Eliane Miles speaks on NEETs in Australia

Monday, September 19, 2016

Analysis by Eliane Miles on new research released this week from the OECD highlights the challenge for young people entering their working years, particularly considering their transition from education.

While unemployment in Australia at just 5.6% is one of the lowest in the OECD, the number of Australian young people not in education, employment, or training (NEETs) has increased by 100,000 since the time prior to the Global Financial Crisis (2008), rising from 10.5% to 11.8% of all those aged 16 to 24 – comprising a total of 580,000 young people today.

The challenges affecting youth unemployment most often lie in a young person’s transition periods. It is normal for young people to spend some time out of education and work – in fact, 2 in 3 young people aged 16 to 24 will spend up to 3 months out of education and work – but the challenge becomes when this period of time becomes greater and the ‘relevance clock’ begins to tick. When 3 months eventuates into a year, or longer, this can lead to cycles of unemployment. Today, 1 in 5 young people aged 16 to 24 spend 12 months or more out of employment, education, or training, and it is these young people that will face the most significant challenges as they try to enter or re-enter the workforce.

The demographic realities play a significant risk factor in young people falling into a cycle of unemployment. 60% of NEETS are women, and while just 3% of young people are indigenous, this percentage rises to 10% among NEETs. There is also a strong correlation between low educational attainment and struggles in entering the workforce - 37% of students who leave school in Year 10 end up not being in education, employment, or training, compared with just 11% of those with a tertiary qualification.

Watch Eliane Miles on 7 News below:

240,000 young people looking for work

Young people out of work are often stereotyped as “slackers” but in fact 41% of NEETs (238,000) are actively looking for work but unable to find a job. Helping these young people find work needs to become a national priority and a focus needs to be given to their education to employment transition. Studies tell us that the key transition in a young person’s life is from learning to earning – from study to employment. If young people are not job ready, they should be directed to a course or traineeship that will help them get job-ready. Greater collaboration between actors (schools, VET providers, tertiary providers, employment services, childcare providers, and employers) is needed, along with a broader focus on not just higher education but vocational learning.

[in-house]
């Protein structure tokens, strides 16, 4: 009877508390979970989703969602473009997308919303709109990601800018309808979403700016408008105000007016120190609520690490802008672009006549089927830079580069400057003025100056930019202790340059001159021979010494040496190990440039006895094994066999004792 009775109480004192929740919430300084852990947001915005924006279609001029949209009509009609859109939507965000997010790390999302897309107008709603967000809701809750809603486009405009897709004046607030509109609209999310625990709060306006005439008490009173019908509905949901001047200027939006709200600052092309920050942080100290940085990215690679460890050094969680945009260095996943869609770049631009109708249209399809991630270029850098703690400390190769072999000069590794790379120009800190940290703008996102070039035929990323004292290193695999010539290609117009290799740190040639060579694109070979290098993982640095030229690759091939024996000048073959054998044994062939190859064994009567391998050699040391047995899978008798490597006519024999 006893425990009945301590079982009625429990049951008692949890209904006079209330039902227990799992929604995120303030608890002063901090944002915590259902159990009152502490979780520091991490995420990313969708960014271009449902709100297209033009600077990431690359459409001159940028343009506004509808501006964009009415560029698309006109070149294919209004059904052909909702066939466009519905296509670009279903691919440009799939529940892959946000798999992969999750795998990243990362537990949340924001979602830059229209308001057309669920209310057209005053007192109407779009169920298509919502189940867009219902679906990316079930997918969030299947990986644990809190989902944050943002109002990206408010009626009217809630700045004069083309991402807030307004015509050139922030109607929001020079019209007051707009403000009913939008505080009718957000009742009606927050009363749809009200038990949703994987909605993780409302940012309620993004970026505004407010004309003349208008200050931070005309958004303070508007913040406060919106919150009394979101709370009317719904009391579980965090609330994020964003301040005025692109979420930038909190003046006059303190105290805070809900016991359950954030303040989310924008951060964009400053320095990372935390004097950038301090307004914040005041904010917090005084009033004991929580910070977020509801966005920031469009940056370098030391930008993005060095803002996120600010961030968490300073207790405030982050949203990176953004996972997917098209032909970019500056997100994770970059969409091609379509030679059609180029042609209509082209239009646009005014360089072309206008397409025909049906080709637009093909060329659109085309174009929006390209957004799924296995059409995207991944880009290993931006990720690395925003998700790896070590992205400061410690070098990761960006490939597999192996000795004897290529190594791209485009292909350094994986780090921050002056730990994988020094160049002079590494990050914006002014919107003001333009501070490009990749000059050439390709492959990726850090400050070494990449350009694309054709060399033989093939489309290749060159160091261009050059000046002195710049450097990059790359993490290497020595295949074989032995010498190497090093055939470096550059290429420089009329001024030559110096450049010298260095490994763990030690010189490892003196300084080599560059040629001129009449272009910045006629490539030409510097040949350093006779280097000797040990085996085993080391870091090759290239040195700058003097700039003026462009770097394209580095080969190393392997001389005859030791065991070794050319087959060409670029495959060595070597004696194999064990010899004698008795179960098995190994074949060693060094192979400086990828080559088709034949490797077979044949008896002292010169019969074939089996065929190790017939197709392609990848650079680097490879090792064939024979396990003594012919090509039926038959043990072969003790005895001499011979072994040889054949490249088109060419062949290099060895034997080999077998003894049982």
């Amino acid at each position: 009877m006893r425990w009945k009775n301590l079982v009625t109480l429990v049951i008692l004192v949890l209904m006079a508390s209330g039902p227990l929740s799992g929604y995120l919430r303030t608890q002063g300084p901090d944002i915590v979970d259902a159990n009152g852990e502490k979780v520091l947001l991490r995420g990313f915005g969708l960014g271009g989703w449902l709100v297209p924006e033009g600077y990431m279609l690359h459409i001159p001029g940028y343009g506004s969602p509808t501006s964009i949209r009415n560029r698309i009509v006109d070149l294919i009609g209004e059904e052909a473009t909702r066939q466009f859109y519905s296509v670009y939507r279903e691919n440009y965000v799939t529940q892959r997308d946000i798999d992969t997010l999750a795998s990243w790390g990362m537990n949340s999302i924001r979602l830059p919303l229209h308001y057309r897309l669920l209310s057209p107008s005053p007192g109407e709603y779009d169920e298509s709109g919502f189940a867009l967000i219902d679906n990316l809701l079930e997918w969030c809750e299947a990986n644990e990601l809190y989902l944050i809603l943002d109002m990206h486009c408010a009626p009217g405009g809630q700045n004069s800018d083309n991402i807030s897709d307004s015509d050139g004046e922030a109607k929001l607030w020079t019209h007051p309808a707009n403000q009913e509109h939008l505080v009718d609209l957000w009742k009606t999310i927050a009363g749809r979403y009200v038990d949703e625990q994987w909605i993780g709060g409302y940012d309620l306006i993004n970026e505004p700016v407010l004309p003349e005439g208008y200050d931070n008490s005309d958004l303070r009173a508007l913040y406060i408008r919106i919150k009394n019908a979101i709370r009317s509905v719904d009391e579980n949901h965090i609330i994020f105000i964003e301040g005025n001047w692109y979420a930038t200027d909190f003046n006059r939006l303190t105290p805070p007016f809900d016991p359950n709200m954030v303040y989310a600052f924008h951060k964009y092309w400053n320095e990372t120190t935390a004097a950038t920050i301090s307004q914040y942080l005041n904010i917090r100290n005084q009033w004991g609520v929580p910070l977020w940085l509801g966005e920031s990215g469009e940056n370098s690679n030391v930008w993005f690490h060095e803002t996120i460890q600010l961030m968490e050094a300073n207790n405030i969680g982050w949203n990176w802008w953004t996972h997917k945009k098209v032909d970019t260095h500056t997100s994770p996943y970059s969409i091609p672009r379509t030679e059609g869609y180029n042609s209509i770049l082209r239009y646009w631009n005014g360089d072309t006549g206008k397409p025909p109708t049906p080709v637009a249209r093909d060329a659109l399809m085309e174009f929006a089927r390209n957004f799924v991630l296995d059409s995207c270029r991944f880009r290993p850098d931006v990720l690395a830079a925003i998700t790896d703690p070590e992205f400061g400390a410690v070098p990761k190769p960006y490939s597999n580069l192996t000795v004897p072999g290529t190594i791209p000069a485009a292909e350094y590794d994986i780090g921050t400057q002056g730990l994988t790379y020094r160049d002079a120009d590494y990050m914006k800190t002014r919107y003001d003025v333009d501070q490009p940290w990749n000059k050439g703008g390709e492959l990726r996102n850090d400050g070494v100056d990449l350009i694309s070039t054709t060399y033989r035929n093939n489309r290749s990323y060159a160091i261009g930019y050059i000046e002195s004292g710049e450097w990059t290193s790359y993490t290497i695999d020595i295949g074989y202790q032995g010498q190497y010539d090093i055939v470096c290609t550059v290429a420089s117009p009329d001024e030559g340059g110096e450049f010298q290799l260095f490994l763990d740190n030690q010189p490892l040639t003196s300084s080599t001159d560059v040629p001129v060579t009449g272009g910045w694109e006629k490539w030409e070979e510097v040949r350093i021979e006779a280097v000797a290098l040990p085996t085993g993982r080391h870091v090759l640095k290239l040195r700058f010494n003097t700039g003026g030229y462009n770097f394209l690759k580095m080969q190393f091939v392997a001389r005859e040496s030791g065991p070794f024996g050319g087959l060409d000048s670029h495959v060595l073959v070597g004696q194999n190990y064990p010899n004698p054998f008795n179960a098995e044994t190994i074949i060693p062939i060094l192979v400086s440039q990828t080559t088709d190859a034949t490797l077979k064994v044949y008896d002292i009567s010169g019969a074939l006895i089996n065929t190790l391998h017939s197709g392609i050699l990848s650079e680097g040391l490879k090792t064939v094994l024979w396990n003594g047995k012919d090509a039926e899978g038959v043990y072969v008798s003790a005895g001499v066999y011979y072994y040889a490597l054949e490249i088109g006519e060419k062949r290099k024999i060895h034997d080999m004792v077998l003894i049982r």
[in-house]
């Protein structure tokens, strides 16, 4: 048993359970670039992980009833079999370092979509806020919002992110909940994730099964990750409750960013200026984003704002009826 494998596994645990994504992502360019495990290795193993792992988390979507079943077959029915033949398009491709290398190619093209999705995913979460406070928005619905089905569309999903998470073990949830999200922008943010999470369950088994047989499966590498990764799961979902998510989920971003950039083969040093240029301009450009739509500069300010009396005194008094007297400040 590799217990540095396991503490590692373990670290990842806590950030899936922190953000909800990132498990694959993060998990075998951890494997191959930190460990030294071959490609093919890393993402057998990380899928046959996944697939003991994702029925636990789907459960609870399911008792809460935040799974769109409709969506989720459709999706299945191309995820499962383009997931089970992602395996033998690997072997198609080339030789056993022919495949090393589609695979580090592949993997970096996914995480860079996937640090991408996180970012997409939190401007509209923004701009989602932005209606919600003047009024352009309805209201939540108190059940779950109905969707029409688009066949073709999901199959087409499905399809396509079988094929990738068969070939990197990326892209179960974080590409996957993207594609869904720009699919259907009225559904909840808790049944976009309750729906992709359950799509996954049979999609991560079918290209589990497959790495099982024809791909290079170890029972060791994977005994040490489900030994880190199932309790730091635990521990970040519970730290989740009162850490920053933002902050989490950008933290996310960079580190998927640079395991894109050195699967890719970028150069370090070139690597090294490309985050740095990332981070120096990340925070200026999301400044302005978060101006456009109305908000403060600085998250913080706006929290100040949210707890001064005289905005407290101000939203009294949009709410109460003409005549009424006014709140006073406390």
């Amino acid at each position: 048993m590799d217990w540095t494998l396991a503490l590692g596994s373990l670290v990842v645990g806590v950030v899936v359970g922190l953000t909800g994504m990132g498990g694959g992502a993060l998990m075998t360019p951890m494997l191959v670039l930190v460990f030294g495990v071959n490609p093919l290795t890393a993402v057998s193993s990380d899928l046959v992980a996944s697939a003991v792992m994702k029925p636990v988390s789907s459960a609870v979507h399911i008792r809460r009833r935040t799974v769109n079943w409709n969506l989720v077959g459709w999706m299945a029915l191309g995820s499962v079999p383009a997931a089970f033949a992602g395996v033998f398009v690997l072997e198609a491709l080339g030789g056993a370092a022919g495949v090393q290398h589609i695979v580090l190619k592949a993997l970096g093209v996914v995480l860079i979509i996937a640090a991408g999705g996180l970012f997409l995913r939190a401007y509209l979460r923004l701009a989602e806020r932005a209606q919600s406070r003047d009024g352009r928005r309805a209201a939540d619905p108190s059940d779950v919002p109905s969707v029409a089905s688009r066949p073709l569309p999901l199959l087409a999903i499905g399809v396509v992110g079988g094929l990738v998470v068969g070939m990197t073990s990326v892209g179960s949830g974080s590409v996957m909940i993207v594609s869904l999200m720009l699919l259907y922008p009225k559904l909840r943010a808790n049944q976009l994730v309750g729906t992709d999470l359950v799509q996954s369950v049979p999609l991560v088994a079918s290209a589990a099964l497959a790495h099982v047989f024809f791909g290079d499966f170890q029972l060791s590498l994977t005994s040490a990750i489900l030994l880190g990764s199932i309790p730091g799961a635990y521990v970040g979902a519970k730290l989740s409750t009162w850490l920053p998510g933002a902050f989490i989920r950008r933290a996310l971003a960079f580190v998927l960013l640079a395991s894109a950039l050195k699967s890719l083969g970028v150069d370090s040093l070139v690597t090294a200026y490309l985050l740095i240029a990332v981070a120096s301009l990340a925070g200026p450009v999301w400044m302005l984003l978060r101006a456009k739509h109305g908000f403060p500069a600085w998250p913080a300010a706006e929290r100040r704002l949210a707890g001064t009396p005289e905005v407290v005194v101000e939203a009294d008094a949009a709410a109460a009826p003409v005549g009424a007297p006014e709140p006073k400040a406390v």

The remaining 59% who are inactive NEETS

Questions are then most often asked about inactive NEETs – the 40% of NEETs who say they would not like a job, and the 19% who would like a job but aren’t currently looking. What is it that has discouraged them or dissuaded them from entering the workforce?

Educationally, we are seeing a significant push towards tertiary educational attainment. A generation ago in 1986, more than half of all students left school in Year 10 with most going on to start work/vocational training. Today, 9 in 10 young people go on to complete Year 12, and the majority of these enter higher education. Nationally, however, 1 in 5 university students drop out in their first year of university, clearly not being ready for the task at hand or convinced of the choice they have made.

And while we are seeing an increase in university qualifications (our predictions estimate that 1 in 2 Gen Z will have a university qualification compared to 1 in 3 Gen Ys and 1 in 4 Gen Xs), we must keep in mind that everything is not just about higher education or STEM skills. It’s about developing a broad skills base that will continue to sustain Australia’s growing economic and demographic footprint.

Challenges in the skills sector

While the VET sector has seen a 50% increase in students placed in apprenticeships since the early 2000s, the sector is also subject to significant inefficiencies. Traineeship and apprenticeship completion rates are low, qualifications are hard to navigate, some federal funding for programs has been withdrawn, and employment service providers geographically only target 60% of NEETs, leaving 200,000 youth un-serviced by employment services.